At this stage - with plenty of time for things to change before Tuesday- this one looks most likely to go through. It's got support from Big Gun Conservative backbenchers as well as support from across the opposition parties.
This sets out a plan for a Private Members Bill to take precedence over whatever the government want to do that day. In short, it would allow backbench MPs to pass a Bill through the Commons. This Bill, like the Reeves amendment, would force the PM to extend Article 50 if MPs haven't agreed a deal before then. Specifically, this extends it until 31st December. This amendment is very clear that the extension is there to make time to get a deal.
It's worth noting that if this passes and she is able to get the Bill through Parliament, this is the only option that would end up being legally binding.
Caroline Spelman amendment and Vince Cable amendment
Both these amendments try to rule out no deal. Of the two, Spelman's is the more focused as it does nothing except rule out the no deal option. Vince Cable (leader of the Liberal Democrats) rules out no deal and also calls for a second referendum.
So far you may have noticed a predominance of softer / no Brexit amendments. There are also four different amendments around the backstop that might be more appealing for those wanting a harder Brexit. Andrew Murrison has stated that any backstop must have an expiry date, while John Baron has no fewer than three changes - scrapping the backstop completely, time limiting the backstop and giving the UK the power to get out of the backstop without asking the EU first.
And that's your lot. Something for everyone there, I think. Unless the amendment you really want is 'let's just never, ever talk about Brexit ever again'.
As you can probably see from this email, it's all going to get very technical next week. As ever, do make sure you're following it with us on social media. We bring you the things that matter while ignoring the sound and fury.
Sunday - We'll see all the amenders competing with each other for attention and momentum on Ridge (Sky News 9am) and Marr (BBC One 10am). Monday - The Immigration Bill is up in front of MPs. This is one of the pieces of legislation that is so important to get through before 29th March.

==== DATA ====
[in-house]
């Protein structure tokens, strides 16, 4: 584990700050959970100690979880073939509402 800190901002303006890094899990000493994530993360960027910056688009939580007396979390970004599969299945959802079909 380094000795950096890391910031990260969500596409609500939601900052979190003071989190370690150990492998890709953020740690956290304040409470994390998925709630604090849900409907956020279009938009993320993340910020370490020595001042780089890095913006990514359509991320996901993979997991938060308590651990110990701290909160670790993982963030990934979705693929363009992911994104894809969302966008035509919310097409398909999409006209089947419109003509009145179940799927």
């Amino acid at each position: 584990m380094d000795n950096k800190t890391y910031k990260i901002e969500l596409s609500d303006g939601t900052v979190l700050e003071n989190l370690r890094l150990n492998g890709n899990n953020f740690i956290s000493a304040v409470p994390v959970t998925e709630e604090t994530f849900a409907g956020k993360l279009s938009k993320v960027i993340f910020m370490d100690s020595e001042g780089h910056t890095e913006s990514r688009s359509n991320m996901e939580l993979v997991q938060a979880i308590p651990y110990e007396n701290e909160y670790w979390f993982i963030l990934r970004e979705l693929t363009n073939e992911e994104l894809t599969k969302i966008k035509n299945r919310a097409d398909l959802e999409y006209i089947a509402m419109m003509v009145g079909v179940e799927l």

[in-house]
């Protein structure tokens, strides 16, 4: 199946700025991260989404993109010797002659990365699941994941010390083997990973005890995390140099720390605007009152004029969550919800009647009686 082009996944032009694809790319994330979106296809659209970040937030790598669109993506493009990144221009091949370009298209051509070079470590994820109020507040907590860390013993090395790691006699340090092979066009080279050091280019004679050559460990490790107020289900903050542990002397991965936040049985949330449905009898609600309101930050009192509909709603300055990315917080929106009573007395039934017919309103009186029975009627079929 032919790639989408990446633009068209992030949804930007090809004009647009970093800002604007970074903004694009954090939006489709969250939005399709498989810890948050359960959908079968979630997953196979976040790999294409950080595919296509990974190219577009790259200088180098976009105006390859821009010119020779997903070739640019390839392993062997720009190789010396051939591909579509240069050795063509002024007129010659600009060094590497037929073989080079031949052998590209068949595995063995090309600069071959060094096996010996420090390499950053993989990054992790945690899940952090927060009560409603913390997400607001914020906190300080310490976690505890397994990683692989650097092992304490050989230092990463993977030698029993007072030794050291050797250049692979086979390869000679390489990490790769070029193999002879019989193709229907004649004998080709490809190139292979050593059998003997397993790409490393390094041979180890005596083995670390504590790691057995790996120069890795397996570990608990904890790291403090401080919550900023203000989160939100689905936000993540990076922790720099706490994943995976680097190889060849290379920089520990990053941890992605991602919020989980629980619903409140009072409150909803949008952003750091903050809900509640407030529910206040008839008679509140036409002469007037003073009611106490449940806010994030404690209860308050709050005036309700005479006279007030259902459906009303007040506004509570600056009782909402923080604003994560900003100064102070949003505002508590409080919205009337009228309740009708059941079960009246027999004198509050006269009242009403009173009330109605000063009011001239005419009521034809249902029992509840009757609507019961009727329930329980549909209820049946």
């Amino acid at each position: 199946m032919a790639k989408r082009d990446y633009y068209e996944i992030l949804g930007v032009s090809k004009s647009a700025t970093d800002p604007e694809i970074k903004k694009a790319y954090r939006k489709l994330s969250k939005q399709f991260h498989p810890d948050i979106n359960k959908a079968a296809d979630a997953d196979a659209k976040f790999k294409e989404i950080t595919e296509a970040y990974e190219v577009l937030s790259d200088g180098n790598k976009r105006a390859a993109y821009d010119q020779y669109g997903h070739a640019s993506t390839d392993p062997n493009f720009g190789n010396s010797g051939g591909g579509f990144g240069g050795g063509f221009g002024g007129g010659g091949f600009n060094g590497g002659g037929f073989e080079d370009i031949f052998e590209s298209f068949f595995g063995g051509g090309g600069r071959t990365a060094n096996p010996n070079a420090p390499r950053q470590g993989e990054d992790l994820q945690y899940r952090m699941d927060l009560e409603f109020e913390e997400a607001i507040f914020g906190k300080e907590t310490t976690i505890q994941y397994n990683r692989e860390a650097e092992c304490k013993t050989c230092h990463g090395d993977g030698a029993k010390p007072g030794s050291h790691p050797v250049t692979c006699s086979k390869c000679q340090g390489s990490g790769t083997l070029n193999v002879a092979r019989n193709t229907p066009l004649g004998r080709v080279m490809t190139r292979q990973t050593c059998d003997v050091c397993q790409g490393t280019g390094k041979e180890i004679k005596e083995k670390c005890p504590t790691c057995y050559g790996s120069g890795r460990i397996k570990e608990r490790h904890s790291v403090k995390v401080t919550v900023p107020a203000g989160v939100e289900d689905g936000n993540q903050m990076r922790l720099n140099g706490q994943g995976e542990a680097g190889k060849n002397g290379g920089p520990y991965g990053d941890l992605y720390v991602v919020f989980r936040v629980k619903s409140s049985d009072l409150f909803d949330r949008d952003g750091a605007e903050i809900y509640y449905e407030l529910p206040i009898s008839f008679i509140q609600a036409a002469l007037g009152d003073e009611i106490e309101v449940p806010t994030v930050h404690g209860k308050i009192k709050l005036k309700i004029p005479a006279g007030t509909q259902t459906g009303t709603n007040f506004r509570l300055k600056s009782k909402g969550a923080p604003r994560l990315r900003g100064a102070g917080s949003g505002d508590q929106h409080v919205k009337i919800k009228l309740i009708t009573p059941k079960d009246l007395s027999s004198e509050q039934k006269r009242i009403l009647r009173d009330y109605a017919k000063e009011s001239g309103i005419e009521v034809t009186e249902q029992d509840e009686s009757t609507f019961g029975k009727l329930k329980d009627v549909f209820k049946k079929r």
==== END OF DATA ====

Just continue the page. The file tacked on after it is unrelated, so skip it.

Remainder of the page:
Tuesday - Massive day in the Commons. There is debate all day on the various amendments and ideas around Brexit. Expect voting to start at 7.
Wednesday - Once again, we don't really know where we'll be by Wednesday. It really depends which, if any, amendments get a majority on Tuesday night. Whatever happens, there will be some big ideological clashes at PMQs.
After that, MPs will look at the Crime (overseas production orders) Bill and Lords continue to look at the Trade Bill. Both are outlined below.
Thursday- Backbench Business time! We've got a motion on settling the debt owed to victims of the Equitable Life scandal and then the sustainability of maintained nursery schools.
Friday - MPs aren't in Parliament today, but the Lords are plugging away at a couple of Bills.
Our pick of the laws being debated in the Parliament next week.
This is one of the nine new pieces of legislation that lay the groundwork for Brexit. This Bill will attempt to carve out a future for Britain as an independent trading nation after we leave the EU. The Bill will create powers so the UK can transition trade agreements that currently exist between the EU and other countries, and which we are party to through our EU membership. It will also set up a new Trade Remedies Authority, to defend UK businesses against unfair trade practices.
Crime (Overseas Production Orders) Bill
Electronic information is increasingly important for the investigation and prosecution of criminal offences. The companies providing services which generate and store electronic data, such as internet service providers, are often located outside the UK. This puts this type of data beyond the current reach of existing UK court orders. This Bill would enable law enforcers in the UK to obtain data from foreign service providers in countries with which the UK already has judicial cooperation.
Immigration and Social Security Co-ordination (EU Withdrawal) Bill
This is one of the crucial pieces of Brexit legislation that is needed before we leave on 29th March.
It aims to take back control of the UK's immigration policy. It removes the free movement from the EU while maintaining that right for Irish citizens. It also lays out our plans for whom we should allow into the UK post-Brexit.
Apologies, we haven't got a full breakdown of this one yet, we've been stupidly busy. We aim to have something on the site before debate on Monday.